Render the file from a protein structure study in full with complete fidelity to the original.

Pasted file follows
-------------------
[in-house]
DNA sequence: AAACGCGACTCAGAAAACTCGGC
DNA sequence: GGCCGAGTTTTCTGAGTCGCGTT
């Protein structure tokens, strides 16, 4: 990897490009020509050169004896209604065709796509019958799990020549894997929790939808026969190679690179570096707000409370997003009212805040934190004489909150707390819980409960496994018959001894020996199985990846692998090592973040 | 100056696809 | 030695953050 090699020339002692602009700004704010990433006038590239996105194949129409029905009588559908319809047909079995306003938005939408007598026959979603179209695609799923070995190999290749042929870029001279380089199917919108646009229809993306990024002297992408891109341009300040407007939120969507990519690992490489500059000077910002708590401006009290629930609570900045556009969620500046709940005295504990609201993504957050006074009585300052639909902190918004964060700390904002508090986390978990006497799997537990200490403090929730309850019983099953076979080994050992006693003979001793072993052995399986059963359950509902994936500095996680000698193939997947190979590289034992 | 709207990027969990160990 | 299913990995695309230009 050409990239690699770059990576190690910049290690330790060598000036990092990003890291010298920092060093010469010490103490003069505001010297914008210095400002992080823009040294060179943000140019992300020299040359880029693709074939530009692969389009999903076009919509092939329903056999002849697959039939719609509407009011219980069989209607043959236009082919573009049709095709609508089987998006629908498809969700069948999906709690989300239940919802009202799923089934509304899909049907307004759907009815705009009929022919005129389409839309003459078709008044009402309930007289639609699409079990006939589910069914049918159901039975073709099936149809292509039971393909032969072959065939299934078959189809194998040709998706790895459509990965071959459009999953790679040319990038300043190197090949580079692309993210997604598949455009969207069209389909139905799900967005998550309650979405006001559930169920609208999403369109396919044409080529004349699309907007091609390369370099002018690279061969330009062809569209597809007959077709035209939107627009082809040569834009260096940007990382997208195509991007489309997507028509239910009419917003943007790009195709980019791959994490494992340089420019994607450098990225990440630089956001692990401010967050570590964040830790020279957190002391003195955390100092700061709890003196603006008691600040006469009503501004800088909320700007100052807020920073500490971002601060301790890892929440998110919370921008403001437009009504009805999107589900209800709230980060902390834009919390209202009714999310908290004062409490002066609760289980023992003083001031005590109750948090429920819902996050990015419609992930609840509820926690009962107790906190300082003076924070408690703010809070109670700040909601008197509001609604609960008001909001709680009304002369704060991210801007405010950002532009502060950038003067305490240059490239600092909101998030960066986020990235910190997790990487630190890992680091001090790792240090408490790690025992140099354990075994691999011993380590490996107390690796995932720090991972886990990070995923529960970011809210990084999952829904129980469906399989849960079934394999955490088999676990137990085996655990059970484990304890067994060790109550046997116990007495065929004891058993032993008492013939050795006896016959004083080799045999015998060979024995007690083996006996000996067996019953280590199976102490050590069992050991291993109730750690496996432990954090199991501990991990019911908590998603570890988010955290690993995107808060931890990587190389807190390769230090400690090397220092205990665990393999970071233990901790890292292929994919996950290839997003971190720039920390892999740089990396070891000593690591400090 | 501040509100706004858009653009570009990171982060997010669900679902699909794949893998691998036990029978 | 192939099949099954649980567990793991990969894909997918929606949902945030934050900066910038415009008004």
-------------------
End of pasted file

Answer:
[in-house]
DNA sequence: AAACGCGACTCAGAAAACTCGGC
DNA sequence: GGCCGAGTTTTCTGAGTCGCGTT
């Protein structure tokens, strides 16, 4: 990897490009020509050169004896209604065709796509019958799990020549894997929790939808026969190679690179570096707000409370997003009212805040934190004489909150707390819980409960496994018959001894020996199985990846692998090592973040 | 100056696809 | 030695953050 090699020339002692602009700004704010990433006038590239996105194949129409029905009588559908319809047909079995306003938005939408007598026959979603179209695609799923070995190999290749042929870029001279380089199917919108646009229809993306990024002297992408891109341009300040407007939120969507990519690992490489500059000077910002708590401006009290629930609570900045556009969620500046709940005295504990609201993504957050006074009585300052639909902190918004964060700390904002508090986390978990006497799997537990200490403090929730309850019983099953076979080994050992006693003979001793072993052995399986059963359950509902994936500095996680000698193939997947190979590289034992 | 709207990027969990160990 | 299913990995695309230009 050409990239690699770059990576190690910049290690330790060598000036990092990003890291010298920092060093010469010490103490003069505001010297914008210095400002992080823009040294060179943000140019992300020299040359880029693709074939530009692969389009999903076009919509092939329903056999002849697959039939719609509407009011219980069989209607043959236009082919573009049709095709609508089987998006629908498809969700069948999906709690989300239940919802009202799923089934509304899909049907307004759907009815705009009929022919005129389409839309003459078709008044009402309930007289639609699409079990006939589910069914049918159901039975073709099936149809292509039971393909032969072959065939299934078959189809194998040709998706790895459509990965071959459009999953790679040319990038300043190197090949580079692309993210997604598949455009969207069209389909139905799900967005998550309650979405006001559930169920609208999403369109396919044409080529004349699309907007091609390369370099002018690279061969330009062809569209597809007959077709035209939107627009082809040569834009260096940007990382997208195509991007489309997507028509239910009419917003943007790009195709980019791959994490494992340089420019994607450098990225990440630089956001692990401010967050570590964040830790020279957190002391003195955390100092700061709890003196603006008691600040006469009503501004800088909320700007100052807020920073500490971002601060301790890892929440998110919370921008403001437009009504009805999107589900209800709230980060902390834009919390209202009714999310908290004062409490002066609760289980023992003083001031005590109750948090429920819902996050990015419609992930609840509820926690009962107790906190300082003076924070408690703010809070109670700040909601008197509001609604609960008001909001709680009304002369704060991210801007405010950002532009502060950038003067305490240059490239600092909101998030960066986020990235910190997790990487630190890992680091001090790792240090408490790690025992140099354990075994691999011993380590490996107390690796995932720090991972886990990070995923529960970011809210990084999952829904129980469906399989849960079934394999955490088999676990137990085996655990059970484990304890067994060790109550046997116990007495065929004891058993032993008492013939050795006896016959004083080799045999015998060979024995007690083996006996000996067996019953280590199976102490050590069992050991291993109730750690496996432990954090199991501990991990019911908590998603570890988010955290690993995107808060931890990587190389807190390769230090400690090397220092205990665990393999970071233990901790890292292929994919996950290839997003971190720039920390892999740089990396070891000593690591400090 | 501040509100706004858009653009570009990171982060997010669900679902699909794949893998691998036990029978 | 192939099949099954649980567990793991990969894909997918929606949902945030934050900066910038415009008004």